In May 2022, GSD installed a Moleaer six-inch, 2,700 gpm nanobubble generator (NBG 6) after the WRRF's fine screening and grit removal, but before the primary clarifiers. "Working with Moleaer, we discussed the potential benefits for our plant. The biggest benefits would come from treating in the front of the plant, after screening, to see effects throughout the process," says Crisman. GSD piloted the system for three months to experience the nanobubbles’ effects on three sludge retention time cycles. The pilot required a rental pump, Moleaer's NBG 6 system, and 30 minutes of maintenance per month from operations staff.

Real results

Overnight, noticeable changes emerged at the WRRF. "One of the immediate observations was the lack of odor at the primary clarifiers and equalization basins," says Crisman.

Over the three-month trial, GSD saw many wastewater quality parameters improve. The nanobubbles helped break emulsions in the raw wastewaters, providing a better compacting primary sludge blanket and a clearer supernatant. The lab results confirmed the observations: there was a 10% increase in TSS removal at the primary clarifiers. GSD's staff visually observed that foam — a telltale sign of surfactants — had subsided in both the equalization basins and the primary clarifiers. "We immediately saw a greater removal of TSS across the primary clarifier. That was the first sign that NBs brought change. Following that, we saw a reduction in demand for blower air."

Downstream at the aeration basins, this new-found wastewater quality continued to pay off. The oxygen uptake and transfer rates improved as lower surfactant levels gave way to higher oxygen transfer and stronger sanitary bacteria cultures. More efficient oxygen dissolution and happier "bugs" led to a 43% reduction in aeration energy demand, translating to $32,000 in annual savings.

Prior to the nanobubble pilot, GSD implemented a bioaugmentation and biostimulant program to keep the plant's aeration basins running in the face of high surfactant levels. After adding Moleaer's nanobubbles to the treatment process, the district dropped the augmentation program, saving $44,000 in a single year.

Downstream dividends

Further along, the higher quality wastewater continued to affect the treatment process past the secondary clarifiers. The reduction of surfactants and organics during the disinfection stage brought a 44% reduction in chlorine demand, saving the district $15,000 per year in chemical costs.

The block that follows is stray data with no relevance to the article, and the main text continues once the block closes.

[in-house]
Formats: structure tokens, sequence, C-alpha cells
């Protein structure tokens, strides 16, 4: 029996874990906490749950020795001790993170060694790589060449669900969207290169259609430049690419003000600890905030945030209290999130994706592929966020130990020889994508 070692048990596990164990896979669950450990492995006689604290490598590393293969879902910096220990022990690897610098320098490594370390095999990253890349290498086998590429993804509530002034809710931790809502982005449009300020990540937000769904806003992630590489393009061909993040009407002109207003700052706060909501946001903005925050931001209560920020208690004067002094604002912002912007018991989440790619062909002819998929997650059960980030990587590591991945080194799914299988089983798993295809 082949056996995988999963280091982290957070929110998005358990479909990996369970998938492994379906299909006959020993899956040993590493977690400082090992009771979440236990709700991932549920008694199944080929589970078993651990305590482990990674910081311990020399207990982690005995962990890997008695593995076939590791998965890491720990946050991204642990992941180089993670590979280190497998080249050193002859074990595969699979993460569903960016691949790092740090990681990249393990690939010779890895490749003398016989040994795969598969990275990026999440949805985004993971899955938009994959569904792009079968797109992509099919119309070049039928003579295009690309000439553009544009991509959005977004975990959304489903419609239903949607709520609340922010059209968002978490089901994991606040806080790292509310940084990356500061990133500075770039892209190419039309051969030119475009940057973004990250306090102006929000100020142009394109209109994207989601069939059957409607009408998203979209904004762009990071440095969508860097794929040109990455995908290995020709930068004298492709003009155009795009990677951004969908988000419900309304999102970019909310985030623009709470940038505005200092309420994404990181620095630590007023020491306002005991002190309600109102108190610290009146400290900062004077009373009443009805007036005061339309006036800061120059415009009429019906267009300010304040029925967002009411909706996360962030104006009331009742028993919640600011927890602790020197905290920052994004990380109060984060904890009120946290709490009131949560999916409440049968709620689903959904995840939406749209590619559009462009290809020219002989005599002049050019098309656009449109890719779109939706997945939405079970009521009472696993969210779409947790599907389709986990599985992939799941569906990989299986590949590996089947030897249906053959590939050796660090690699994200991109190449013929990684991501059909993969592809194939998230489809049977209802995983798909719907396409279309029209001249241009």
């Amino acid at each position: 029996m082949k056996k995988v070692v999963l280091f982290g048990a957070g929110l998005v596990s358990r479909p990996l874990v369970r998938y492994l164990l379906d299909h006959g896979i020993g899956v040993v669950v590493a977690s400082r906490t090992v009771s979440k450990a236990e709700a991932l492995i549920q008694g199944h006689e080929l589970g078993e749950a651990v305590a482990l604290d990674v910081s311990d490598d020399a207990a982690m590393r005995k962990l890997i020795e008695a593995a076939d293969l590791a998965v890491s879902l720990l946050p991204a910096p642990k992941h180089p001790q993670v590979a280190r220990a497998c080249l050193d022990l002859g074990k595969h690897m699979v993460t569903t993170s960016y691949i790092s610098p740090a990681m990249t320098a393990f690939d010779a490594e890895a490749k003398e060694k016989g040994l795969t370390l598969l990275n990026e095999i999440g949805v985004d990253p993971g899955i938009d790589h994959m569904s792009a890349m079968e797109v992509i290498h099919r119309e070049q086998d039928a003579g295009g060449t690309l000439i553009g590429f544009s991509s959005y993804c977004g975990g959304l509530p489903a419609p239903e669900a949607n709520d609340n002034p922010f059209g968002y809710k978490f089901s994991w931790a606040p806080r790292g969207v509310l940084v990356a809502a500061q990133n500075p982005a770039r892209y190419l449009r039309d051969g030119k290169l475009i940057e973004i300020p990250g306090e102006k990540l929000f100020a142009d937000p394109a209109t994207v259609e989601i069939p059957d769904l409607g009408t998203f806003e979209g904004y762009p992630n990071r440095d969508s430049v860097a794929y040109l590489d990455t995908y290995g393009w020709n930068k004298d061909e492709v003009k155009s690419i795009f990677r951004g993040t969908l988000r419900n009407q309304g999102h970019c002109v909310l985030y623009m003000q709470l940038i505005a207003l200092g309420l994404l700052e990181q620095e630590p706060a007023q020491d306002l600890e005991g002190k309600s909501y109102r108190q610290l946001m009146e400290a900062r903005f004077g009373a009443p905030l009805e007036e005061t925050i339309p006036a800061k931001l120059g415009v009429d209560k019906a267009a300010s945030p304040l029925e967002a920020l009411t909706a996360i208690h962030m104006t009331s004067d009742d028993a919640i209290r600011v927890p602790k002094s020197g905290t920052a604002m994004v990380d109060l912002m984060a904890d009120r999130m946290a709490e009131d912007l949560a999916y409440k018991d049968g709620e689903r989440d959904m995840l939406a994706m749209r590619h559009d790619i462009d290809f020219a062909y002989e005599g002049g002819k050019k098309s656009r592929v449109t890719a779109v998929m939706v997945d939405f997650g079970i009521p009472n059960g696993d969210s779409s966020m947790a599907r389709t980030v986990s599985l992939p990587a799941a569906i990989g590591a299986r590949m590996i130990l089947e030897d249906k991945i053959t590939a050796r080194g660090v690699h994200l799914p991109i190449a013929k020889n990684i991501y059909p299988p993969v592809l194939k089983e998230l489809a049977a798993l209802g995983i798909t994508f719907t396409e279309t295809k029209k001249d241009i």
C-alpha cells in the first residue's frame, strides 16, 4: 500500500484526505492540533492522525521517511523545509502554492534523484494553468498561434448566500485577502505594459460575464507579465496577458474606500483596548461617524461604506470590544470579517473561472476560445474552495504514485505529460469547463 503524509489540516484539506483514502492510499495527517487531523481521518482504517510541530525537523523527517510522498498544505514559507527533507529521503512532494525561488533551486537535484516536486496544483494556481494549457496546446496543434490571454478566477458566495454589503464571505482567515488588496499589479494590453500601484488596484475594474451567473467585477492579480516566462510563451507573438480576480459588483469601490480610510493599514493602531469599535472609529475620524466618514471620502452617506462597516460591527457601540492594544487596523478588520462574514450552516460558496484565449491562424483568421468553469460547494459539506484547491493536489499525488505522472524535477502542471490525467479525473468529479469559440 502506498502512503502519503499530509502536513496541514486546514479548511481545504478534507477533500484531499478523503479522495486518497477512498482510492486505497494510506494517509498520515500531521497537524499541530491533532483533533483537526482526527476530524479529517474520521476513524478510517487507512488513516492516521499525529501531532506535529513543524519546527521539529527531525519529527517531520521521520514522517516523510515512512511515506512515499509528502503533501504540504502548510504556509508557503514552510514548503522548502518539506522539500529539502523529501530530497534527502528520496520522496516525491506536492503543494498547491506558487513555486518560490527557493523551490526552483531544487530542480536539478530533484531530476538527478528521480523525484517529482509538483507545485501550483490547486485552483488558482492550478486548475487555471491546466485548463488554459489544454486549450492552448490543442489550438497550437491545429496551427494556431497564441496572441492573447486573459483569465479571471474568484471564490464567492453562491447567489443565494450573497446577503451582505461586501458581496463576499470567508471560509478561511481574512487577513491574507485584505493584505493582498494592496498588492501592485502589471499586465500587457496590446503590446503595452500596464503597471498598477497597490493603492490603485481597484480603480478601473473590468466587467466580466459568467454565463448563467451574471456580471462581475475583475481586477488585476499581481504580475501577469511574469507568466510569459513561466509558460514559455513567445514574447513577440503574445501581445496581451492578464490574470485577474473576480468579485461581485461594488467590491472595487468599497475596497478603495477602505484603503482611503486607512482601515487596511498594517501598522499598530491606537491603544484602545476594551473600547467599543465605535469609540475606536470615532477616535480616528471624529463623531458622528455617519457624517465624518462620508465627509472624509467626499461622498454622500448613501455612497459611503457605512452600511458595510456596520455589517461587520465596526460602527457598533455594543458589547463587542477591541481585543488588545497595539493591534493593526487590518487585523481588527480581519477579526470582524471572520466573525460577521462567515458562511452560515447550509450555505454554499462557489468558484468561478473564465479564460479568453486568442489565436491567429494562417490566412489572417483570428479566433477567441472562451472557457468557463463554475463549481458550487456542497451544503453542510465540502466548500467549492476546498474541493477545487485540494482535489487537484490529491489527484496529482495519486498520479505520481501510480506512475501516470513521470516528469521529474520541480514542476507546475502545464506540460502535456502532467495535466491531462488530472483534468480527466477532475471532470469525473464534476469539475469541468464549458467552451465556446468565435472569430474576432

"Greater removal from the primary clarifiers precipitated savings downstream. Chemical and energy use fell as a direct impact of surfactant removal restoring oxygen transfer efficiency, reducing loading, and removing the environmental stress caused by surfactants, leading to a happy plant," says Crisman. "The combination of those three things is where our energy savings come from."

Moleaer's test results found that the NBG 6 pilot removed 40% of total QACs, 54% of total nonionic surfactants, and 51% of total anionic surfactants from GSD's raw wastewater influent. After witnessing the effects on treatment and savings from using the nanobubble generator, GSD decided to keep running their NBG 6 past the initial three-month pilot. The district enrolled in Moleaer's nanobubbles-as-a-service program, letting the manufacturer maintain their nanobubble generator and upgrade the district's units as newer technology is released. GSD's total cost savings are predicted to be $87,000 per year after the costs associated with the permanent installation.

What's next

Equipped with the nanobubble generator, GSD now has access to a new set of innovative options that surfactants previously made impossible to consider. "From a financial perspective, GSD is saving money, but that's only one aspect of how nanobubbles changed things. The plant is more stable and even increased its organic capacity with NBs, offsetting plant upgrade capital expenses," Crisman says. "GSD can now consider other technologies too, like ammonia-based aeration control, for further energy savings at the aeration basins. The district wouldn't have considered upgrades like this, operating in less stable conditions."

New technologies continue to reshape the norms of water and wastewater treatment. Pretreatment with nanobubbles enabled GSD WRRF to change the direction of their plant's capital and operational expenses to a degree that was unthinkable a few years ago. The direct surfactant removal intensified the treatment facility and balanced wastewater quality while reducing traditional chemical addition. "This industry typically uses chemistry as a solution," Crisman says. "I love that we're not bringing chemicals onsite, and nothing is hauled away." Academics and industry are still exploring potential nanobubble generator applications at treatment plants, meaning this is only the beginning for the promising technology.